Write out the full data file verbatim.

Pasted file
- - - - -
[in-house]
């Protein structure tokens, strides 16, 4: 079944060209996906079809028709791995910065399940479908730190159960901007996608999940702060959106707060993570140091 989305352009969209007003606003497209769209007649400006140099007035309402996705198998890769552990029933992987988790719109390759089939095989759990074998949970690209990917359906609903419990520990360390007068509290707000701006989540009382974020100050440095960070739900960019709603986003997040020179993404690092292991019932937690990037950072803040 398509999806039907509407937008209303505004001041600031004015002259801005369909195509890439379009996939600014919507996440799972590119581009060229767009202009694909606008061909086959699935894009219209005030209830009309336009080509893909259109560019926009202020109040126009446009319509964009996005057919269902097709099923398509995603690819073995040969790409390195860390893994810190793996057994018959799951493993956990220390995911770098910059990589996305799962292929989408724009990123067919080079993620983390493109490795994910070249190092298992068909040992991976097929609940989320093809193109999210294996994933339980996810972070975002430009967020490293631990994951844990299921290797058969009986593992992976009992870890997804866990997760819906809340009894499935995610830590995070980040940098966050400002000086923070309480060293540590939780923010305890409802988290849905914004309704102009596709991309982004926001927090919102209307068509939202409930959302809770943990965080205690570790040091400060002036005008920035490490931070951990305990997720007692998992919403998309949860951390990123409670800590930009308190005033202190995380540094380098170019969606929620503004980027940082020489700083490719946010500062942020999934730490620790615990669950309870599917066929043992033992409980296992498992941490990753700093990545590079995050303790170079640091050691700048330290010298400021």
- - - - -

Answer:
[in-house]
């Protein structure tokens, strides 16, 4: 079944060209996906079809028709791995910065399940479908730190159960901007996608999940702060959106707060993570140091 989305352009969209007003606003497209769209007649400006140099007035309402996705198998890769552990029933992987988790719109390759089939095989759990074998949970690209990917359906609903419990520990360390007068509290707000701006989540009382974020100050440095960070739900960019709603986003997040020179993404690092292991019932937690990037950072803040 398509999806039907509407937008209303505004001041600031004015002259801005369909195509890439379009996939600014919507996440799972590119581009060229767009202009694909606008061909086959699935894009219209005030209830009309336009080509893909259109560019926009202020109040126009446009319509964009996005057919269902097709099923398509995603690819073995040969790409390195860390893994810190793996057994018959799951493993956990220390995911770098910059990589996305799962292929989408724009990123067919080079993620983390493109490795994910070249190092298992068909040992991976097929609940989320093809193109999210294996994933339980996810972070975002430009967020490293631990994951844990299921290797058969009986593992992976009992870890997804866990997760819906809340009894499935995610830590995070980040940098966050400002000086923070309480060293540590939780923010305890409802988290849905914004309704102009596709991309982004926001927090919102209307068509939202409930959302809770943990965080205690570790040091400060002036005008920035490490931070951990305990997720007692998992919403998309949860951390990123409670800590930009308190005033202190995380540094380098170019969606929620503004980027940082020489700083490719946010500062942020999934730490620790615990669950309870599917066929043992033992409980296992498992941490990753700093990545590079995050303790170079640091050691700048330290010298400021």